Population: fewer than 1,500
A mini sized Asian elephant subspecies is the Borneo Pygmy Elephant. These elephants are Critically Endangered. Borneo’s elephants are genetically distinct from any South and Southeast Asian population and may have been isolated for over 300,000 years. Elephants in Asia inhabit regions that also have large human populations, growing at a rate of 0.5–1.5% per annum (Cincotta et al. 2000), and this has associated impacts on elephant habitats through deforestation and various developmental pressures (e.g. Miettinen et al. 2011).
According to @IUCNredlist <1,500 Bornean Pygmy Elephants remain alive in Borneo, they are critically endangered as #palmoil #deforestation is out of control. Have your say in the supermarket with a #palmoil #Boycott4WildlifeTweet
The Asian Elephant is one of the last few mega-herbivores (i.e. plant-eating mammals that reach an adult body weight in excess of 1,000 kg) still extant on earth (Owen-Smith, 1988).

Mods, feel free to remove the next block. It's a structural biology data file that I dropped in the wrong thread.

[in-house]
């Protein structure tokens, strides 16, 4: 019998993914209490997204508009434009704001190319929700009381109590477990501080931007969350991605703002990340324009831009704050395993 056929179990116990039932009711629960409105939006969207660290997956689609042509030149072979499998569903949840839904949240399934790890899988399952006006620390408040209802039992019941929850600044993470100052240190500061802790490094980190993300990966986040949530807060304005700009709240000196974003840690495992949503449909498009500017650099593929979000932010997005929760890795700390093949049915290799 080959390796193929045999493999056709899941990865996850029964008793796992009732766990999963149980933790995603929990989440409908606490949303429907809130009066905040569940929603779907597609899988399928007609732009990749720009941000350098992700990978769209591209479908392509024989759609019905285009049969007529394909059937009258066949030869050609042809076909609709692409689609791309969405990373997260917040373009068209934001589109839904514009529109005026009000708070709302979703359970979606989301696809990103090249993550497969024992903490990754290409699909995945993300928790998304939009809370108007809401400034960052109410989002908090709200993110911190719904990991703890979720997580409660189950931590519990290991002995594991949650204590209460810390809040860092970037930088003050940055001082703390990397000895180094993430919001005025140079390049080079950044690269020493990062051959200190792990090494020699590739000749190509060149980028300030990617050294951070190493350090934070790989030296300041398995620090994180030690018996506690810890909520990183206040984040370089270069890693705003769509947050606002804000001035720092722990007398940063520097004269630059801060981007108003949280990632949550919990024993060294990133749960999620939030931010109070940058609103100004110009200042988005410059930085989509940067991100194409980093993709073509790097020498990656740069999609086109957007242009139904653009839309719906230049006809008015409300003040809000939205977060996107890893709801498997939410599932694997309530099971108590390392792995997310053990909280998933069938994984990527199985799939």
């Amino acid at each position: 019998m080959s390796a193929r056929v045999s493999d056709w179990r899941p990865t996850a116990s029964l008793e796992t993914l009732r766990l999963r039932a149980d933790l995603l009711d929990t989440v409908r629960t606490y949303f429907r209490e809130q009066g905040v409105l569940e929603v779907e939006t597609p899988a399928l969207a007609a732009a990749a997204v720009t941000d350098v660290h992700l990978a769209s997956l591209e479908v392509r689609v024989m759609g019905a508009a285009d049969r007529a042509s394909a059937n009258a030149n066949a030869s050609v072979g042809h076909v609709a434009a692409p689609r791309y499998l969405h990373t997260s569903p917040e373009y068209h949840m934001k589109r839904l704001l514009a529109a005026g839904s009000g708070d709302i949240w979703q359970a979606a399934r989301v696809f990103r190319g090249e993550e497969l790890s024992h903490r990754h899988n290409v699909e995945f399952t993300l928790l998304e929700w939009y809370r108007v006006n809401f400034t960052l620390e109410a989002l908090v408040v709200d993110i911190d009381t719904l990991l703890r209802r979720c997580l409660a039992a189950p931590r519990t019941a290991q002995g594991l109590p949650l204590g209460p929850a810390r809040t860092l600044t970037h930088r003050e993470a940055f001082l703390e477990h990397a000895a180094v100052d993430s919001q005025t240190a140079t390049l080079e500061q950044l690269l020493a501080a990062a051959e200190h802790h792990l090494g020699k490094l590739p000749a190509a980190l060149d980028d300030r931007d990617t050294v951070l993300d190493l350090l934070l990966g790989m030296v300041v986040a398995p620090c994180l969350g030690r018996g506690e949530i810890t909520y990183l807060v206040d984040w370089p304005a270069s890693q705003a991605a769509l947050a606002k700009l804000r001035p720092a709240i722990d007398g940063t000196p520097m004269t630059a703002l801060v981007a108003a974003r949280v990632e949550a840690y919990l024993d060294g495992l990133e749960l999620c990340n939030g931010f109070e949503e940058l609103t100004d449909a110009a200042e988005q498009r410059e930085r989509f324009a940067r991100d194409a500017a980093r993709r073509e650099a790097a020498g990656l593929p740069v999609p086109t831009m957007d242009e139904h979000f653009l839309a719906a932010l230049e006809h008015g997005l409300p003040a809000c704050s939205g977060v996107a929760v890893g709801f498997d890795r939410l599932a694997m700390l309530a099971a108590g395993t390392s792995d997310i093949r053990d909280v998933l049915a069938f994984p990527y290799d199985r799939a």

The spread of human settlements, plantations, industry, farming, mining and linear infrastructures (roads, railway lines, irrigation canals, power lines, pipelines) have squeezed extant elephant populations into ever-decreasing pockets of forests and have blocked traditional migratory routes (Santiapillai and Jackson 1990; Leimgruberet al. 2003; Sukumar 1989, 2003, 2006; Hedges 2006; Menon et al. 2005, 2017). In the context of such drastic natural habitat modifications, the continued existence of Asian Elephants depends on the retention of core habitats, restoring highly degraded habitats, and establishing and maintaining connectivity between forested habitats (Menon et al. 2005, 2017; Goswami et al. 2014a).
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